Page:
Kris E. Radcliff MD
Associate Editor, Clinical Orthopaedics and Related Research®
CORR liaison to the J. Robert Gladden Society
“How can this occur?” conscientious orthopaedic surgeons who are involved in education and training of medical students and residents will ask themselves. “I am not a racist. My colleagues are not racists.”
When we think of racism, we tend to focus on individual racism, which includes overt acts like name-calling, workplace discrimination, and violence based on race. These acts still occur; a 9-year-old called my daughter a “nigger” the day I sat down to write this essay. Fortunately, overt racism is usually quickly condemned. But that’s not the point of the study by Poon et al. , and it's not the point of this commentary.
Instead, this study has identified structural racism, defined as “the normalization and legitimization of an array of dynamics—historical, cultural, institutional, and interpersonal—that routinely advantage Whites while producing cumulative and chronic adverse outcomes for people of color” . The key concept of structural racism is that ill intent by individuals is not necessary, and often is not present. Indeed, in structural racism, no individual needs to act overtly in a racist way for the system to produce discriminatory results.
In the context of residency applications, for example, recommendation letters, subinternship grades, and even interview experiences all are subjective. It is natural that orthopaedic surgeons will favor applicants with whom they have common background, experiences, and worldviews, and so it is not surprising for White applicants to be more likely to be selected by the mostly White community of orthopaedic surgeons. These unconscious biases exist without ill intent and are inherently unknown to the individual.
Proposed solutions to structural racism date back to the early days of the civil rights era as our country’s leaders wrestled with the differences between de jure segregation and de facto segregation. Even when de jure segregation (such as what occurred under Jim Crow laws) ended with the Civil Rights Act of 1964, de facto segregation persisted: Institutions of higher education, housing, and labor did not integrate. Ultimately, President Kennedy and President Johnson recognized that, even when legal barriers to segregation are removed, definitive, affirmative action is necessary by institutions to accomplish integration. The term “affirmative action” was derived from the active process of seeking out qualified applicants of color in higher education, housing, and work. Our leaders realized that deliberate action was necessary to overcome unconscious biases and to accomplish the goal of integration. Currently, affirmative action connotes elevating otherwise unqualified individuals to positions that they do not deserve. That is a perversion of the original intention, which was to provide an opportunity to qualified people who would be deprived because of unconscious biases.
The article by Poon and et al.  indicates that an unconscious bias exists in our residency selection process, because comparably qualified minority applicants are less likely to be selected into orthopaedic residencies than are White students. We need to take definitive, affirmative action to ensure that our selection process is equitable.
It is critical that readers and members of the orthopaedic surgical community respond to this study with openness and intellectual curiosity, not distrust and fault, but I fear this may not occur. In my experience, these conversations often cause people to feel defensive and to perceive blame. This isn’t necessary, and it’s unhelpful. As physicians, all of us are here because we want to help people. We all have performed countless, silent, unrecognized acts of kindness and benevolence for members of every race. However, as physicians, we are also trained to interpret and understand data. Obviously, the gender and racial constitutions of our specialty differ substantially from those of the populations that we serve. But despite the differences, we care for people from every racial, ethnic, and socioeconomic background; that being so, who really suffers from the racial disparity in admissions, suggested by the Poon et al. study ?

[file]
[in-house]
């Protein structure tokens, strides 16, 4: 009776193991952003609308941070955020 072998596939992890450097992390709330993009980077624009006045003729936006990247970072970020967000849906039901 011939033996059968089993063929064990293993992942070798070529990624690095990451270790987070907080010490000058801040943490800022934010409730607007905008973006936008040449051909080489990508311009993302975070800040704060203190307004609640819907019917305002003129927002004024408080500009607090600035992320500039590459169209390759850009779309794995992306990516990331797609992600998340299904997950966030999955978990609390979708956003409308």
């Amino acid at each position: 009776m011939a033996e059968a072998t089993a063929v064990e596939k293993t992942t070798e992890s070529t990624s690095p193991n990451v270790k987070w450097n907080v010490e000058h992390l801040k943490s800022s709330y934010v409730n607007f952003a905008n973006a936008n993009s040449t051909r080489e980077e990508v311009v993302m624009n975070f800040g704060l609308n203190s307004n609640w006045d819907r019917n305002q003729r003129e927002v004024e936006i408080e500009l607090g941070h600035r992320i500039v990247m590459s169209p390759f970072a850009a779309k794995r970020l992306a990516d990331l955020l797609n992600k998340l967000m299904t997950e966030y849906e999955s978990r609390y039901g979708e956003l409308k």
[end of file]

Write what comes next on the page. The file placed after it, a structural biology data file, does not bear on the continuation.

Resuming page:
We do, and our patients do, too.
Dr. Poon’s study shows that our biases rob us of the chance to work with some of the best residency candidates whose paths we cross, based on objective parameters like United States Medical Licensing Examination (USMLE) scores, American Orthopaedic Association (AOA) scores, publications, volunteer experience, and research, and it appears that we miss the chance to work with them only because of the color of their skin. Although those involved with the selection process are well intentioned, the product of this selection process is discriminatory; that is the very definition of structural racism. And the harms of this process affect individuals far beyond those who would do the teaching and the learning; this problem harms patients, as well. There is a large body of research describing less-effective pain management, longer time to surgery, and worse surgical outcomes in underrepresented minority patients with orthopaedic diagnoses. Although the link between patient care and provider diversity is somewhat unclear, it is likely that unconscious biases and ineffective communication on the part of the doctor underlie the observed disparities. When an organization becomes more diverse, the minority constituents introduce heterogenous viewpoints that inherently challenge unconscious biases. Thus, diversity within the orthopaedic community has the potential to favorably impact patient care.